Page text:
All of the above also applies if you or another adult is the user and not your child. There are also instances of CPS getting involved because the parents themselves were users. This brings us to our next section.
Advice for Cannabis Users with Children
So far, we discussed the potential legal ramifications for parents who give their children CBD. However, what if it’s the parents who are using cannabis? Unfortunately, due to the stigma of marijuana, parents have lost custody simply because one or both parents were users. This is especially the case in states that have yet to adopt some form of marijuana program. This is also becoming increasingly common in divorce court where one parent will cite the other’s cannabis use as reason for getting primary custody of the children.
You should be in the clear if you are using the cannabis in accordance with state law. In other words, the courts shouldn’t hold it against you. Nevertheless, we suggest following the same safety tips above. In addition:
- Refrain from using cannabis in the presence of your children, even if medicating as prescribed by a doctor. This goes for CBD and hemp medicine as well.
- If both parents are users, create a schedule so only one parent at a time is medicated.
- If you cook with marijuana, label the food and keep them away from your children.
What to Do if CPS Shows Up at Your Door?
In the unlikely event a CPS agent contacts you for a welfare check, we advise cooperating fully. At the same time, know your rights. You may need to speak with an attorney knowledgeable in your state’s marijuana laws. If the agent removes your child from your home, you have two days to file a petition. You will be expected to give a statement, and the CPS worker will give his/her own statement explaining the reasoning for deciding to remove your child. The judge will decide whether your child can remain with you until the next court date.
Keep All Documentation
Here’s another CPS story involving the David family. The father Jason was giving his son Jayden CBD for treating Dravet Syndrome, a form of epilepsy. He shared his son’s progress with local reporters, one of whom notified authorities, prompting a visit from CPS. Jayden, however, was never taken from his home after Jason was able to show all proof of documentation regarding his son’s illness and treatment. What’s ironic is prior to taking CBD, young Jayden was hospitalized 45 times and on over 20 pharmaceutical drugs. Yet, none of this ever prompted a CPS visit.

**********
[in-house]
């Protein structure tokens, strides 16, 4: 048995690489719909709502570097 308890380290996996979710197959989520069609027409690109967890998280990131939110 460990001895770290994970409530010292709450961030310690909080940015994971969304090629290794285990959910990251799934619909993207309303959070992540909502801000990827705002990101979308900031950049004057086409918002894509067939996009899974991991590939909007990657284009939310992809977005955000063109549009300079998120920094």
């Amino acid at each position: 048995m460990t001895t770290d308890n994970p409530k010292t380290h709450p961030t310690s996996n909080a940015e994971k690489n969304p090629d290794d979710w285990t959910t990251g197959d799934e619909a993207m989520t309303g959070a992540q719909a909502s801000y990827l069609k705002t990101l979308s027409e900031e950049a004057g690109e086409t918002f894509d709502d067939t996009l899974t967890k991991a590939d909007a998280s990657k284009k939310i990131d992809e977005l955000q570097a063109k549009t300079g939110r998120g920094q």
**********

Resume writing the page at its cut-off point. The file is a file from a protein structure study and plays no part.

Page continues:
Anyways, the takeaway lesson here is to maintain all paper records of your child’s medical diagnosis and all invoices and prescriptions for CBD. This applies regardless of state of residency.
Marijuana Possession Alone Not Grounds for Child Removal
We must also point out that cannabis use alone often isn’t enough for a CPS agent to remove a child from a home. This is especially true for states that permit recreational marijuana use. Some parents fear that a CPS worker’s own individual bias may come into play during a welfare check. Many of them, after all, may not have a knowledgeable understanding of cannabis and only recognize the plant’s federal classification as a controlled substance.
There are, however, judicial processes that limit CPS’ authority.
Armand Montiel, a representative for the Los Angeles County Department of Children and Family Services, made this statement to put parents’ mind at ease:
“If all you have is the subjectivity of the social worker, the child will not remain outside the home. We’re very careful.”
Of course, some defense attorneys and parents who had personal run-ins with CPS may disagree with this assessment. This is all the more reason to educate yourself on state law. California, for example, has Proposition 64, which permits adult recreational use. This provides a legal buffer and should protect parents as long as there is no other questionable activity taking place in the household.
The reason we mention all of this isn’t to be all doom and gloom. After all, we are cannabis advocates. Remember, instances involving Child Protective Services over cannabis use and CBD for children are the exception and never the norm. 99 percent of parents who possess CBD products will never be confronted with such situations. However, we do want to put the information out there so you can minimize risks of a welfare check occurring at all. Should one do occur, you’ll know how to increase odds of a favorable outcome.